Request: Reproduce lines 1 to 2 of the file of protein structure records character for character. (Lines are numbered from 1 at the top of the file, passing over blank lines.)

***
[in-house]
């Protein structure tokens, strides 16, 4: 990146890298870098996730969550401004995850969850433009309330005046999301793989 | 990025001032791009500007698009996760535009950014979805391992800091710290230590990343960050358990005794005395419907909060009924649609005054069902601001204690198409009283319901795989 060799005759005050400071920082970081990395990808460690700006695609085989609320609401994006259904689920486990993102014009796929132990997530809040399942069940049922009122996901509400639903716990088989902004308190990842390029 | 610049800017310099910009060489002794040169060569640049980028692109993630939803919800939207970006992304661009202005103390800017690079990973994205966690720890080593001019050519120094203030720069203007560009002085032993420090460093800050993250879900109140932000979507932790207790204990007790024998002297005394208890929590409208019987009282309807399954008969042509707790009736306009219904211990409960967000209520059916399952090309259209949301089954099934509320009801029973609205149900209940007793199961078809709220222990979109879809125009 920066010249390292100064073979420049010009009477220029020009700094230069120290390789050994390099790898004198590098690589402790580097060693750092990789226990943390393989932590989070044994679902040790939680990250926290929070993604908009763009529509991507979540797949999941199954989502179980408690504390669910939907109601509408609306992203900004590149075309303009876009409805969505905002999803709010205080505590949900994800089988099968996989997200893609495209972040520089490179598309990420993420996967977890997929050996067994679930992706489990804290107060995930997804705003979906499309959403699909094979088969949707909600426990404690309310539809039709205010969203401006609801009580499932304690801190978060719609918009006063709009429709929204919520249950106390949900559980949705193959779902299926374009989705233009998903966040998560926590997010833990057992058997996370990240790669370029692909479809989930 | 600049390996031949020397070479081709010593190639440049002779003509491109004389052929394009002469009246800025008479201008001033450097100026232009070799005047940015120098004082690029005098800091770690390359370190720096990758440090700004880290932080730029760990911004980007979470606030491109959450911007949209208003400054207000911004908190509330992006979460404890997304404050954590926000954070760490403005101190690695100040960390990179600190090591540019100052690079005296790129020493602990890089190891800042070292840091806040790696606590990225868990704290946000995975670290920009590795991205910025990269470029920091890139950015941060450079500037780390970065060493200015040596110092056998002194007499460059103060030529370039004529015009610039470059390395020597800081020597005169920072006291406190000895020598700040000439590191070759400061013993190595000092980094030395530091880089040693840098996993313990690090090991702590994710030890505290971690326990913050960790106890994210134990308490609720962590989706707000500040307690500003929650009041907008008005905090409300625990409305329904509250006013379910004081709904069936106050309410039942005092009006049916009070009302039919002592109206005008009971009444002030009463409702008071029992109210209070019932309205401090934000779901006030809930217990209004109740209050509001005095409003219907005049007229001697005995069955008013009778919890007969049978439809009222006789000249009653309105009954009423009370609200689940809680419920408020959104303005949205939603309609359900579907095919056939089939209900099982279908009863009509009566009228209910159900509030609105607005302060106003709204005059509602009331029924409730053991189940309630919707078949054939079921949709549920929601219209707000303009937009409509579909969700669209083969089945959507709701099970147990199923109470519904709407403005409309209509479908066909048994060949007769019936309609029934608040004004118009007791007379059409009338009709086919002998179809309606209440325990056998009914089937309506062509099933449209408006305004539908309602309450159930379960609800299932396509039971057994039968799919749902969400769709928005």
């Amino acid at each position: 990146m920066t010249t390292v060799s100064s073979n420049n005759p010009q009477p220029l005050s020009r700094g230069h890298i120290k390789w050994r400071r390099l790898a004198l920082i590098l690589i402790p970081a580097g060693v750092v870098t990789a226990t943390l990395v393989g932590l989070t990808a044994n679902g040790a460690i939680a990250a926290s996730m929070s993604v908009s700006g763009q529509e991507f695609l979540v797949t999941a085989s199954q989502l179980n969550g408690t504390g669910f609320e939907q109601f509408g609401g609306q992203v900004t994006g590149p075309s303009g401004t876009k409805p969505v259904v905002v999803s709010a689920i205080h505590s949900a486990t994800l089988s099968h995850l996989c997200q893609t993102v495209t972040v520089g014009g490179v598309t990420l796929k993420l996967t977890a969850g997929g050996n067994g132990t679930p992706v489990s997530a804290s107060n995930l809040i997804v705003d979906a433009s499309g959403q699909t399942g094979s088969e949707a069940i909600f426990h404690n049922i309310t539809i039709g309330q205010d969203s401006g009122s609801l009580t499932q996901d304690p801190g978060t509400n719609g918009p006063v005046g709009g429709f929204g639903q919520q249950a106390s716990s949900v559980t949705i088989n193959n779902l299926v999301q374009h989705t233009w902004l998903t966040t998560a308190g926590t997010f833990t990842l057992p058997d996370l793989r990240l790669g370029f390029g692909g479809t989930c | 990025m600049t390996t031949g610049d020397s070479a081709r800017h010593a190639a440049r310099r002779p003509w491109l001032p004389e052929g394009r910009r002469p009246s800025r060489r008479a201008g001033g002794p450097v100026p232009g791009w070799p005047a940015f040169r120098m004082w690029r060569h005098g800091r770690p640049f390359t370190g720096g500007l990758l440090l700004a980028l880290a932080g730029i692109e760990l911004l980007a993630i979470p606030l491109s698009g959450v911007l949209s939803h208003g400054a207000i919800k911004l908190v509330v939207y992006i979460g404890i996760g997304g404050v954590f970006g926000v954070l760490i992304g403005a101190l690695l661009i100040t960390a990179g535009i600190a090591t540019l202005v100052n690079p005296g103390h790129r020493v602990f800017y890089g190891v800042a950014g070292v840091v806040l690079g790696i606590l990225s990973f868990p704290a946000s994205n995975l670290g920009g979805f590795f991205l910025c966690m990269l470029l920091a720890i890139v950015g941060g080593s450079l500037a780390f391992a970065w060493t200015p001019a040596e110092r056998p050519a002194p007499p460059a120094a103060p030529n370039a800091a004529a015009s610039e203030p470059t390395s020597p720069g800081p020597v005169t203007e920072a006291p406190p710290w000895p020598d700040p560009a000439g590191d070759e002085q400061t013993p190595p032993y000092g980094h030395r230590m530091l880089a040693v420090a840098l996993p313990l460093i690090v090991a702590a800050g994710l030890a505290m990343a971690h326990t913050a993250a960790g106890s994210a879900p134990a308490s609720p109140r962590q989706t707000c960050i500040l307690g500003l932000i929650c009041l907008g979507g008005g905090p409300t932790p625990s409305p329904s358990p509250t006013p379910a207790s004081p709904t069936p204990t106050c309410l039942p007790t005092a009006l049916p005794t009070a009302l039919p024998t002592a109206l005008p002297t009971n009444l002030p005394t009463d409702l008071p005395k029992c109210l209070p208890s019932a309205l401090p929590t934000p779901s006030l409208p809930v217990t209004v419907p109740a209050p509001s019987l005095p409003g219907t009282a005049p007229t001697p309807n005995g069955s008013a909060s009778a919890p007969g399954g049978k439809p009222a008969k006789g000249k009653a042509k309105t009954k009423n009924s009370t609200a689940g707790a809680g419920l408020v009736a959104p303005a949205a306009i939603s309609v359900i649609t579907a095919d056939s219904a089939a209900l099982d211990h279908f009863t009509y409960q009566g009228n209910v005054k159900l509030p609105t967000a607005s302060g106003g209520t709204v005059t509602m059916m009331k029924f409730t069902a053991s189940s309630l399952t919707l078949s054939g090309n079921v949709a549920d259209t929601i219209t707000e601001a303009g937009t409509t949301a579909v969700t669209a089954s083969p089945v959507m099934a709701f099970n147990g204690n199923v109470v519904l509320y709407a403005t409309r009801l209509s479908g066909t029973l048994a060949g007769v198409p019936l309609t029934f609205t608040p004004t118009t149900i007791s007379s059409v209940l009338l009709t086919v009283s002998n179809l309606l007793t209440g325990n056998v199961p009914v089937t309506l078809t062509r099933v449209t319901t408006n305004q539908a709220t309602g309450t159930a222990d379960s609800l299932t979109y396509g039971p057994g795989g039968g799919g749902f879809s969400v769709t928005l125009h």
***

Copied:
[in-house]
């Protein structure tokens, strides 16, 4: 990146890298870098996730969550401004995850969850433009309330005046999301793989 | 990025001032791009500007698009996760535009950014979805391992800091710290230590990343960050358990005794005395419907909060009924649609005054069902601001204690198409009283319901795989 060799005759005050400071920082970081990395990808460690700006695609085989609320609401994006259904689920486990993102014009796929132990997530809040399942069940049922009122996901509400639903716990088989902004308190990842390029 | 610049800017310099910009060489002794040169060569640049980028692109993630939803919800939207970006992304661009202005103390800017690079990973994205966690720890080593001019050519120094203030720069203007560009002085032993420090460093800050993250879900109140932000979507932790207790204990007790024998002297005394208890929590409208019987009282309807399954008969042509707790009736306009219904211990409960967000209520059916399952090309259209949301089954099934509320009801029973609205149900209940007793199961078809709220222990979109879809125009 920066010249390292100064073979420049010009009477220029020009700094230069120290390789050994390099790898004198590098690589402790580097060693750092990789226990943390393989932590989070044994679902040790939680990250926290929070993604908009763009529509991507979540797949999941199954989502179980408690504390669910939907109601509408609306992203900004590149075309303009876009409805969505905002999803709010205080505590949900994800089988099968996989997200893609495209972040520089490179598309990420993420996967977890997929050996067994679930992706489990804290107060995930997804705003979906499309959403699909094979088969949707909600426990404690309310539809039709205010969203401006609801009580499932304690801190978060719609918009006063709009429709929204919520249950106390949900559980949705193959779902299926374009989705233009998903966040998560926590997010833990057992058997996370990240790669370029692909479809989930 | 600049390996031949020397070479081709010593190639440049002779003509491109004389052929394009002469009246800025008479201008001033450097100026232009070799005047940015120098004082690029005098800091770690390359370190720096990758440090700004880290932080730029760990911004980007979470606030491109959450911007949209208003400054207000911004908190509330992006979460404890997304404050954590926000954070760490403005101190690695100040960390990179600190090591540019100052690079005296790129020493602990890089190891800042070292840091806040790696606590990225868990704290946000995975670290920009590795991205910025990269470029920091890139950015941060450079500037780390970065060493200015040596110092056998002194007499460059103060030529370039004529015009610039470059390395020597800081020597005169920072006291406190000895020598700040000439590191070759400061013993190595000092980094030395530091880089040693840098996993313990690090090991702590994710030890505290971690326990913050960790106890994210134990308490609720962590989706707000500040307690500003929650009041907008008005905090409300625990409305329904509250006013379910004081709904069936106050309410039942005092009006049916009070009302039919002592109206005008009971009444002030009463409702008071029992109210209070019932309205401090934000779901006030809930217990209004109740209050509001005095409003219907005049007229001697005995069955008013009778919890007969049978439809009222006789000249009653309105009954009423009370609200689940809680419920408020959104303005949205939603309609359900579907095919056939089939209900099982279908009863009509009566009228209910159900509030609105607005302060106003709204005059509602009331029924409730053991189940309630919707078949054939079921949709549920929601219209707000303009937009409509579909969700669209083969089945959507709701099970147990199923109470519904709407403005409309209509479908066909048994060949007769019936309609029934608040004004118009007791007379059409009338009709086919002998179809309606209440325990056998009914089937309506062509099933449209408006305004539908309602309450159930379960609800299932396509039971057994039968799919749902969400769709928005």